Lead article published in Eruditio, the e-journal of the World Academy of Art and Science, March 14, 2014
Today’s global threats require a cooperative response. The ongoing cycle of fear −wherein armaments spread insecurity and insecurity generates more armaments −is incompatible with the requisite cooperative environment needed to address the 21st century crises of climate change, sustainable development (as identified by the Millennium Development Goals), and nuclear disarmament. Such cooperation, furthermore, will engender cooperation on other critically important issues such as terrorism, cyber security, pandemics, and financial stability and make efforts to address these challenges more likely to succeed. Today’s unprecedented interdependence necessitates a new definition of security. No longer can we afford to practice the old model of real politik, based on a ruthless Hobbesian view of the human condition. National security can no longer be achieved through competition with other nation-states, and particularly not through increased amounts of military spending. Cooperation is no longer an admirable human trait: it is imperative for our very global survival.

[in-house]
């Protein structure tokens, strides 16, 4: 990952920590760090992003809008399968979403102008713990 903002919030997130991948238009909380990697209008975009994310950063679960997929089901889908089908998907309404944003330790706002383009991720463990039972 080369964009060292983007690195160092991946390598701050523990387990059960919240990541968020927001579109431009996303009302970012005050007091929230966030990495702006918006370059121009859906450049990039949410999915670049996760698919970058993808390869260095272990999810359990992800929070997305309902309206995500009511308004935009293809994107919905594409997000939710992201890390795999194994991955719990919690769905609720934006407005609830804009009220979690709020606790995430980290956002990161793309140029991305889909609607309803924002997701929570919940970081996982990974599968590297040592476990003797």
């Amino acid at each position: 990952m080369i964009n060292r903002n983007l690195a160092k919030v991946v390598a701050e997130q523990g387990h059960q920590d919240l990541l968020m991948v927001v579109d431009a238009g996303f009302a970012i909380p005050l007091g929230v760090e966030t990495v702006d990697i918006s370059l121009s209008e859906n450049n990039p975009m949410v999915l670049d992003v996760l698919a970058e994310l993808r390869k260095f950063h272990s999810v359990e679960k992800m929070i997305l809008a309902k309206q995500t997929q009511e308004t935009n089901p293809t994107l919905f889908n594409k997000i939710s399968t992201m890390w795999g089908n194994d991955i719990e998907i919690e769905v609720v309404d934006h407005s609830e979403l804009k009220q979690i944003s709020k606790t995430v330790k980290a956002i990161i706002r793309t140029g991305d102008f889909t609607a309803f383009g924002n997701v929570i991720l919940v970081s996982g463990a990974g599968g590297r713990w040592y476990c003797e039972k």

Jonathan Granoff is the President of the Global Security Institute, a representative to United Nations of the World Summits of Nobel Peace Laureates, a former Adjunct Professor of International Law at Widener University School of Law, and Senior Advisor to the Committee on National Security American Bar Association International Law Section.